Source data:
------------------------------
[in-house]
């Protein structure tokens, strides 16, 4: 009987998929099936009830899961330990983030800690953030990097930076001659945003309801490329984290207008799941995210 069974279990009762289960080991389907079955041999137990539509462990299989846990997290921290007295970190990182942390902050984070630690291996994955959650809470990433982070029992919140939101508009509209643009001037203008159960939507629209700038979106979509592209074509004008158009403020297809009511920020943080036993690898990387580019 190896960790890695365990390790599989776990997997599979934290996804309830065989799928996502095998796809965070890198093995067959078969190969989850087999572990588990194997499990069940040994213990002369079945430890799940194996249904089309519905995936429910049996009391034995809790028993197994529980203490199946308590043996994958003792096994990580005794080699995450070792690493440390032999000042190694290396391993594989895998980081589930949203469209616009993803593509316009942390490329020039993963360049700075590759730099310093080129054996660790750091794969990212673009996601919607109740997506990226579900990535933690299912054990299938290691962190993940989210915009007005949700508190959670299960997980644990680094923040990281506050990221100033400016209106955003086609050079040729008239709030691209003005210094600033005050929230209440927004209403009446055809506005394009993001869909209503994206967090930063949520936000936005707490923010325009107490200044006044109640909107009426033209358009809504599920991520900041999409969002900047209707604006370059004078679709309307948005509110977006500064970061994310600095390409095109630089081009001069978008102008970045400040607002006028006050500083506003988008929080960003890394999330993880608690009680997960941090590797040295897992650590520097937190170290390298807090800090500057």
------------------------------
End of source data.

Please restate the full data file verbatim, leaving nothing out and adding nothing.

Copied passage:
[in-house]
């Protein structure tokens, strides 16, 4: 009987998929099936009830899961330990983030800690953030990097930076001659945003309801490329984290207008799941995210 069974279990009762289960080991389907079955041999137990539509462990299989846990997290921290007295970190990182942390902050984070630690291996994955959650809470990433982070029992919140939101508009509209643009001037203008159960939507629209700038979106979509592209074509004008158009403020297809009511920020943080036993690898990387580019 190896960790890695365990390790599989776990997997599979934290996804309830065989799928996502095998796809965070890198093995067959078969190969989850087999572990588990194997499990069940040994213990002369079945430890799940194996249904089309519905995936429910049996009391034995809790028993197994529980203490199946308590043996994958003792096994990580005794080699995450070792690493440390032999000042190694290396391993594989895998980081589930949203469209616009993803593509316009942390490329020039993963360049700075590759730099310093080129054996660790750091794969990212673009996601919607109740997506990226579900990535933690299912054990299938290691962190993940989210915009007005949700508190959670299960997980644990680094923040990281506050990221100033400016209106955003086609050079040729008239709030691209003005210094600033005050929230209440927004209403009446055809506005394009993001869909209503994206967090930063949520936000936005707490923010325009107490200044006044109640909107009426033209358009809504599920991520900041999409969002900047209707604006370059004078679709309307948005509110977006500064970061994310600095390409095109630089081009001069978008102008970045400040607002006028006050500083506003988008929080960003890394999330993880608690009680997960941090590797040295897992650590520097937190170290390298807090800090500057």